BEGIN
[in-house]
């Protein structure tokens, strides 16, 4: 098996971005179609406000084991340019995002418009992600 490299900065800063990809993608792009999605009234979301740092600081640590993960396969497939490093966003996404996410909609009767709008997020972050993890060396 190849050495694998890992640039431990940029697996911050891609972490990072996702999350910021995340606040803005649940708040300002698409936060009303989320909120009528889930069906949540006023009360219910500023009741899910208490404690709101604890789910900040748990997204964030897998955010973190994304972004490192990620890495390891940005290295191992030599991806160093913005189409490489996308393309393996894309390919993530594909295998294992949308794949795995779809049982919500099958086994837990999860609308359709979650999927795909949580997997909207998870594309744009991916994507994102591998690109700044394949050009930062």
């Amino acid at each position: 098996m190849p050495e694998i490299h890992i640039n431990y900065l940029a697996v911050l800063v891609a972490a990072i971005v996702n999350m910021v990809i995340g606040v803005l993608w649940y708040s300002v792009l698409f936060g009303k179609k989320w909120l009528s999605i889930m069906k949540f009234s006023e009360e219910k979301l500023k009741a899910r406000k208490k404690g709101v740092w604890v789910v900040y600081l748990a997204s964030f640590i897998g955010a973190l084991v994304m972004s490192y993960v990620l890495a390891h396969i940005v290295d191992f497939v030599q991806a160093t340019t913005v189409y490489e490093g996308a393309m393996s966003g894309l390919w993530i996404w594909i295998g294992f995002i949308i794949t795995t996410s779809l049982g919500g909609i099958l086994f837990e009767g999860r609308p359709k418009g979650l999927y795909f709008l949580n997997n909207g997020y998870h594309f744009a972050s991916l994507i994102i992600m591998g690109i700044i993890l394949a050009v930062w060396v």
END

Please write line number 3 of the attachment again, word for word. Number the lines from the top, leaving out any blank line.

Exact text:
């Amino acid at each position: 098996m190849p050495e694998i490299h890992i640039n431990y900065l940029a697996v911050l800063v891609a972490a990072i971005v996702n999350m910021v990809i995340g606040v803005l993608w649940y708040s300002v792009l698409f936060g009303k179609k989320w909120l009528s999605i889930m069906k949540f009234s006023e009360e219910k979301l500023k009741a899910r406000k208490k404690g709101v740092w604890v789910v900040y600081l748990a997204s964030f640590i897998g955010a973190l084991v994304m972004s490192y993960v990620l890495a390891h396969i940005v290295d191992f497939v030599q991806a160093t340019t913005v189409y490489e490093g996308a393309m393996s966003g894309l390919w993530i996404w594909i295998g294992f995002i949308i794949t795995t996410s779809l049982g919500g909609i099958l086994f837990e009767g999860r609308p359709k418009g979650l999927y795909f709008l949580n997997n909207g997020y998870h594309f744009a972050s991916l994507i994102i992600m591998g690109i700044i993890l394949a050009v930062w060396v």